Will Streaming Media shed its skin?

Tuesday Feb 9th 1999 by Adnan Ashraf
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The following is an excerpt from an interview with John Maxwell Hobbs, head of Creative Development at Ericsson Cyberlab






Located in New York's financial district and Silicon Alley, Ericsson CyberLab NY is a fast-prototyping business development facility focused on emerging Internet technologies and applications in business markets. We spoke with Creative Director John Maxwell Hobbs about concerns that intranet managers will face as they develop video-conferencing and other streamed-media applications.

"I believe that videoconferencing will soon replace standard telephony in office environments, and in the home shortly after that. Voice or text only communications will still be used in mobile and compromised bandwidth situations. "

- John Maxwell Hobbs

Intranet Journal: What role do companies like Activate, Globix and Encoding.com play in the relationship between content providers and streaming media?

John Maxwell Hobbs: They function in the same way that Webhosting companies function. They provide hardware, bandwidth, systems administration and encoding services.

IJ: Do you agree with RealNetworks' Rob Glaser when he suggests that television is going to migrate to the Web?

JMH: Yes and no. I believe PC is one of the worst possible devices to do anything on, let alone watch TV. I believe that the Web is superfluous to the delivery of streaming media content - the Internet is what is key. What I foresee is the ubiquitous use of IP to deliver media to a wide variety of rendering devices, some of which will resemble a traditional TV set.

IJ: If in the near future, TV stations migrate their programming to the Web, what role will a company like Activate or Globix play? For instance, would you anticipate yourself in a relationship with NBC, or an independent multimedia content producer, or both?

JMH: I believe that TV networks will be delivering the Web over their digital broadcast spectrum, and in that way will be running their own over-air "Intranets". If they use the Internet, it will be mainly for advertising. The Internet and the Web as we know it will function as a democratic distribution medium - anyone can broadcast, but will have to share bandwidth. As far as a business relationship - I would say both.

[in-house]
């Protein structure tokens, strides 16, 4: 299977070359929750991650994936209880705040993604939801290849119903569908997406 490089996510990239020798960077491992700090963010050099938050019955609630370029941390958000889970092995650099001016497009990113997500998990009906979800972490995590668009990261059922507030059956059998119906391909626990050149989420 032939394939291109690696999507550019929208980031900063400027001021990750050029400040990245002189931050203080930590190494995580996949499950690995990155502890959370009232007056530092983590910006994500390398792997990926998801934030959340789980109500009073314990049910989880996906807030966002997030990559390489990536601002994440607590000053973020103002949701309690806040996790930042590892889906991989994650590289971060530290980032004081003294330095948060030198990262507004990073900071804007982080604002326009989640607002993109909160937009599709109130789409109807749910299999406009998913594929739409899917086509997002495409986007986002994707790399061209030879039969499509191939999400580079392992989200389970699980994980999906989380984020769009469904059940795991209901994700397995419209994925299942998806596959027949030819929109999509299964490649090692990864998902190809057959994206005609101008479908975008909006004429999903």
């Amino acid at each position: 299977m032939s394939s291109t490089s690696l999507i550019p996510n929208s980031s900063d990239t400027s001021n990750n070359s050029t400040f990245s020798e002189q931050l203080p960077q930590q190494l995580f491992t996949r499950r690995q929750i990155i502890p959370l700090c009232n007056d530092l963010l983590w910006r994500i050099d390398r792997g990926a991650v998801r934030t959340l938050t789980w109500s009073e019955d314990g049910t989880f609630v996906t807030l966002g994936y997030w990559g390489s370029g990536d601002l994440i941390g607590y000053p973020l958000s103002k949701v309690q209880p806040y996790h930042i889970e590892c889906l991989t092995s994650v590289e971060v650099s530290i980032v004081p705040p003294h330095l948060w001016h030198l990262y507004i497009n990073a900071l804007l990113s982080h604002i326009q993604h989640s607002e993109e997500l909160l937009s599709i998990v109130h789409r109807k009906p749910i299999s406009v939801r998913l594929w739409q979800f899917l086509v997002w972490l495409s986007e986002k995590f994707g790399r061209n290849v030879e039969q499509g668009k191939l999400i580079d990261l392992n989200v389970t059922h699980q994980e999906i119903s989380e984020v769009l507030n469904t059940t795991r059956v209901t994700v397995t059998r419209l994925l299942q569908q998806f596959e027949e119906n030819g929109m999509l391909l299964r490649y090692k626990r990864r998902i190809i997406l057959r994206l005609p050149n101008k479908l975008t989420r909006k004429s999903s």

IJ: Basically, what I'm trying to figure out is where do companies like Activate, and Globix fit into the future broadcasting paradigm? Is it fair to put Activate and Globix in the same class?

JMH: I think they will function as they do now - technology contractors for people who don't have the time, interest, or resources to handle it themselves.


IJ: Do you foresee streaming media becoming de rigeur in the context of corporate operations

JMH: I believe that videoconferencing will soon replace standard telephony in office environments, and in the home shortly after that. Voice or text only communications will still be used in mobile and compromised bandwidth situations.

IJ: If networks and TV stations eventually catch up to Globix, Activate, etc., and do their own streaming delivery themselves, then what does that leave you with in terms of business?

JMH: This doesn't really apply, since Ericsson is one of the largest communications companies in the world and will probably have Globix and/or NBC as a client, if that's the way the market goes.

IJ: What exactly is multicasting and how does it work?

JMH: In standard Webcasting, a new stream is opened for each client, using up a huge amount of bandwidth. In multicasting, a single stream is delivered to a multicasting node, most likely on an ISP - that node than delivers the stream to each client on that ISP, thus reducing the bandwidth consumption between the originating server and the rest of the world.

IJ: What is your position on G2 technology versus Windows MediaPlayer?

JMH: I'm behind G2, since it is standards-based and an open platform.

IJ: Can you give me example of corporations that have experienced substantial ROI by streaming media in the enterprise? Ira Machefsky [an IT analyst at Norwell, Massachusetts-based Giga Information Group] says because of bandwidth, self-paced training and video-conferencing are the best emergent applications of streaming media in the enterprise. Care to comment?

JMH: I don't have an answer for this one, it's not my field of study.

IJ: What excites you about Streaming Media today? Where will it go in the future?

JMH: I like the idea of on-demand delivery. "Streaming media" as a buzzword will disappear as bandwidth becomes abundant - all media is streaming as long as it can be delivered faster than it takes to decode and render it.


Stay tuned next week for the second part of our series on Streaming Media with industry luminaries.


John Maxwell Hobbs is a musician and has been working with computer multimedia for over fifteen years. He is currently in charge of multimedia development at Ericsson CyberLab New York. His interactive composition "Web Phases" was recently one of the winners of ASCI's Digital '98 competition and is currently on exhibit at the New York Hall of Science. John Maxwell Hobbs can be reached at: john.maxwell.hobbs@ericsson.com.

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